History is what we remember and share from the past. With the passing of time there occurs the passing of many friends and family members leaving only memories and memorials. In this column I would like to recognize two of the faithful and finest who have graduated from this earthly life, closing blessed and beneficial lives. There are people who, when remembered, cannot be separated from one another. That is certainly true when we think about Vera Walton and her historian husband Seth. Their lives and works are intertwined and inspiring when we think about them. They not only loved one another. They loved and promoted East Texas Baptist University and the Marshall community all the years of their lives, and that love and association continues even though both Seth and Vera are now gone from this earth. Their graduation to “the land that is fairer than day” only intensified appreciation and admiration of this couple. Their rich heritage continues and will be remembered through their associations and contributions to many groups.

This family demonstrated their commitment to ETBU institutionally, to students individually and to higher education generally by establishing the Bellew-Walton History Scholarship to benefit students pursuing studies in history and social studies into the future. This is testimony to their love for the school, where they invested many years of their lives and for students pursuing degrees. This was a real investment this family, and their friends made to honor two important individuals and their descendants.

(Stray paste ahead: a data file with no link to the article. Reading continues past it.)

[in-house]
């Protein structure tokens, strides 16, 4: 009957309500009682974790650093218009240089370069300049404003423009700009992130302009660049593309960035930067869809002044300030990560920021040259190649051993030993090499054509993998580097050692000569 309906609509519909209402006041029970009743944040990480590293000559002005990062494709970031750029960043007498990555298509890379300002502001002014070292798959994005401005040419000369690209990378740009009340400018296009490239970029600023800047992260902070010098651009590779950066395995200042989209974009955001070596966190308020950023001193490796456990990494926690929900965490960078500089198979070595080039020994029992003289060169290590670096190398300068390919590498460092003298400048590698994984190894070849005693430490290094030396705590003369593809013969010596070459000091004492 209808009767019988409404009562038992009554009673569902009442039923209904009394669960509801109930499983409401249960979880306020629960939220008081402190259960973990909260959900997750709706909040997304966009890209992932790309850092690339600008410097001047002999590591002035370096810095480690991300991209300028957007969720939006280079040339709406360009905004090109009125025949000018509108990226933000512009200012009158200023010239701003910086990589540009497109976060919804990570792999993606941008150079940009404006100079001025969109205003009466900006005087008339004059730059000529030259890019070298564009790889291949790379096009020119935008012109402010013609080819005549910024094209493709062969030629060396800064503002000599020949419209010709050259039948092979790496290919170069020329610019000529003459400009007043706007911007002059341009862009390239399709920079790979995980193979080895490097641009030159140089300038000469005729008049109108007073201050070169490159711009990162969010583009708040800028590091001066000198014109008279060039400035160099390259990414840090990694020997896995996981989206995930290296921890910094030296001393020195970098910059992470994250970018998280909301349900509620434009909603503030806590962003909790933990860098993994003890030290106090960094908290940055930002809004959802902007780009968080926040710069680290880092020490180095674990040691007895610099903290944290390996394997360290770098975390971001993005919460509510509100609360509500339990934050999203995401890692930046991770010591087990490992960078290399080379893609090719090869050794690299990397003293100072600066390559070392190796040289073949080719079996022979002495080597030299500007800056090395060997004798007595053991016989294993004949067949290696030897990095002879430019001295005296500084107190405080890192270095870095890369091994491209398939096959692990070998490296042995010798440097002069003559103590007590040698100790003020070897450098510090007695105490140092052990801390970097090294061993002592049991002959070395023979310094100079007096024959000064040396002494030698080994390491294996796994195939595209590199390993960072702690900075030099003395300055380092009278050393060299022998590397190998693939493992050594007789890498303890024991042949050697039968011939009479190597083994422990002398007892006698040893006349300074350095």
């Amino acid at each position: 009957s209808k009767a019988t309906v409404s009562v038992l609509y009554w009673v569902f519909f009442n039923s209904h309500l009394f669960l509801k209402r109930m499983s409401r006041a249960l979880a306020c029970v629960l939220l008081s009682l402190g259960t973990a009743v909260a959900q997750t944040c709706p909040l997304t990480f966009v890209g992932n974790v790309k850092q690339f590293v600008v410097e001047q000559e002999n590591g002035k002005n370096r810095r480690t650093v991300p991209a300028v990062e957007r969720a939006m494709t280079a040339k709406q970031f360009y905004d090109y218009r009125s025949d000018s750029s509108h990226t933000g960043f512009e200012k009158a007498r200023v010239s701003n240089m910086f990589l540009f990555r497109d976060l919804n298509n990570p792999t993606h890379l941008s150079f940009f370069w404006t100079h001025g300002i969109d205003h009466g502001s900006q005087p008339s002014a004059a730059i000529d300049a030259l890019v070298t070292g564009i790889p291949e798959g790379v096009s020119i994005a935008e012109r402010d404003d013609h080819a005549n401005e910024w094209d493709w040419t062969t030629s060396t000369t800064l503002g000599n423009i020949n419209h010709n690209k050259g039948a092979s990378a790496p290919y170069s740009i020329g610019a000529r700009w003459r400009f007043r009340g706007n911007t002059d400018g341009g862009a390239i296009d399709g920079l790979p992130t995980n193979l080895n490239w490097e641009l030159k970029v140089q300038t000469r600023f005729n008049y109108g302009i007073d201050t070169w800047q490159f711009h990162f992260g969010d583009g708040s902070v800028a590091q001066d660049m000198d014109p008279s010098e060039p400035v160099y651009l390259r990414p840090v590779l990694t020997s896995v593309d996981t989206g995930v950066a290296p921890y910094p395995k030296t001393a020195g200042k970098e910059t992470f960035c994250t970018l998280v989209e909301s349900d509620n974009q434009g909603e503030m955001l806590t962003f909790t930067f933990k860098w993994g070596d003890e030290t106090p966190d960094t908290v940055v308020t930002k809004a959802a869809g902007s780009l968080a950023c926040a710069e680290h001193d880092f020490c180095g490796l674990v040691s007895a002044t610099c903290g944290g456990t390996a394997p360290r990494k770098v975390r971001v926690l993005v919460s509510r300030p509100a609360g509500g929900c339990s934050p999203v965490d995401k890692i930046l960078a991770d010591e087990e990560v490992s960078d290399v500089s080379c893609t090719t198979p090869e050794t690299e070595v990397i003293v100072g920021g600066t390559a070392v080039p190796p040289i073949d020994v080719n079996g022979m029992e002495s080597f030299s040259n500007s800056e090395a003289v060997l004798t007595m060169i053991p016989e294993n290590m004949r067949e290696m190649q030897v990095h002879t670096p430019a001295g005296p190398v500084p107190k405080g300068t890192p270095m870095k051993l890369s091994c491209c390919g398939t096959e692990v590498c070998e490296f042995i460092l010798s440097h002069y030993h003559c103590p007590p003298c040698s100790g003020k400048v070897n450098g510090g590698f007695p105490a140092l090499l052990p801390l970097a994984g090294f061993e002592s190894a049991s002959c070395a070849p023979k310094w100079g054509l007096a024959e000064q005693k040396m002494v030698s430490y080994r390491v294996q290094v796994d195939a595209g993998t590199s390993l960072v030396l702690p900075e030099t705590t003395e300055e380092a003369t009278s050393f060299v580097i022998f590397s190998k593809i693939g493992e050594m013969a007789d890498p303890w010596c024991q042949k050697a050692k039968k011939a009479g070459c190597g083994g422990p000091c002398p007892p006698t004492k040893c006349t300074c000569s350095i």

Not only did Seth and Vera wish to provide some significant scholarship support for ETBU and student achievement, they also engaged in preserving and maintaining the physical record of Seth’s research, writing and scholarly associations. After Seth’s death, Vera asked me to visit her. She gave me several of Seth’s history texts, his research files, lecture/teaching notes and scholarly papers. I am working through his books and papers and at some point will be submitting them to the Harrison County Historical Library or the East Texas Historical Research Center at SFA for the archives so as to assure that what Seth researched, recorded and wrote will be preserved for future generations. Whatever Seth achieved and accomplished included the interest and inspiration of Vera. The point we need to remember in this matter is that history is not a “lone ranger” experience. History is a social engagement and expression of our memories from the past. So we will not forget Seth and Vera Walton and their investment in and inspiration of the many people who know them and remember them. They will live on, not just in memories and memorials, but also in the endowed scholarship they established that will help students finish an education and begin to invest in and inspire others. They will live on in the associations and papers they have left behind for others to enjoy and learn from.